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Exposure measurement error in air pollution studies: A framework for assessing shared, multiplicative measurement error in ensemble learning estimates of nitrogen oxides.
- Author(s): Girguis, Mariam S;
- Li, Lianfa;
- Lurmann, Fred;
- Wu, Jun;
- Urman, Robert;
- Rappaport, Edward;
- Breton, Carrie;
- Gilliland, Frank;
- Stram, Daniel;
- Habre, Rima
- et al.
Published Web Locationhttps://doi.org/10.1016/j.envint.2018.12.025
BackgroundIncreasingly ensemble learning-based spatiotemporal models are being used to estimate residential air pollution exposures in epidemiological studies. While these machine learning models typically have improved performance, they suffer from exposure measurement error that is inherent in all models. Our objective is to develop a framework to formally assess shared, multiplicative measurement error (SMME) in our previously published three-stage, ensemble learning-based nitrogen oxides (NOx) model to identify its spatial and temporal patterns and predictors.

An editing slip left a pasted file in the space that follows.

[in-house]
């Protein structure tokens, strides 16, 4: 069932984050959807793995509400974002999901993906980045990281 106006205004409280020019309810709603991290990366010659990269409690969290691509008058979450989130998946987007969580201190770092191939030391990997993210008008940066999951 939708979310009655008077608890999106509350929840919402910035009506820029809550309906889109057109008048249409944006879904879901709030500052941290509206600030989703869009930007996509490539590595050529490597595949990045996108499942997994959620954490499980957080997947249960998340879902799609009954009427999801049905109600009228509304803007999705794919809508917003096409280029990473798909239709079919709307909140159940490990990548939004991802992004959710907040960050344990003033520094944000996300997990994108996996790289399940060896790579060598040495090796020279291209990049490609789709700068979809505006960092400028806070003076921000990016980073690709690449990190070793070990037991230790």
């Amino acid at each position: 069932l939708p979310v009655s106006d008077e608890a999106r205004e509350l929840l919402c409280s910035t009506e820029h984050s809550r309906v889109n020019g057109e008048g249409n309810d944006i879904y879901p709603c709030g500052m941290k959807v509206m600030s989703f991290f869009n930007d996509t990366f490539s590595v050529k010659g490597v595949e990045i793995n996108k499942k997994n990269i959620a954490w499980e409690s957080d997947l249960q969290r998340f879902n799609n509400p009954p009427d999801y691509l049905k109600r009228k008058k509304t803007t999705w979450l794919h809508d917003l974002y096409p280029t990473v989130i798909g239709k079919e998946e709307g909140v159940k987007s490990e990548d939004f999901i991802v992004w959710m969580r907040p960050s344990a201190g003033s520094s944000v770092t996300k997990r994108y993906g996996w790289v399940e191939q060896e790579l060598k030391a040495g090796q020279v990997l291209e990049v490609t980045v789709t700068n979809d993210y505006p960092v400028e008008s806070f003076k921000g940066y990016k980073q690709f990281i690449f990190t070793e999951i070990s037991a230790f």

MethodsBy treating the ensembles as an external dosimetry system, we quantified shared and unshared, multiplicative and additive (SUMA) measurement error components in our exposure model. We used generalized additive models (GAMs) with a smooth term for location to identify geographic locations with significantly elevated SMME and explain their spatial and temporal determinants.
ResultsWe found evidence of significant shared and unshared multiplicative error (p < 0.0001) in our ensemble-learning based spatiotemporal NOx model predictions. Unshared multiplicative error was 26 times larger than SMME. We observed significant geographic (p < 0.0001) and temporal variation in SMME with the majority (43%) of predictions with elevated SMME occurring in the earliest time-period (1992-2000). Densely populated urban prediction regions with complex air pollution sources generally exhibited highest odds of elevated SMME.
ConclusionsWe developed a novel statistical framework to formally evaluate the magnitude and drivers of SMME in ensemble learning-based exposure models. Our framework can be used to inform building future improved exposure models.
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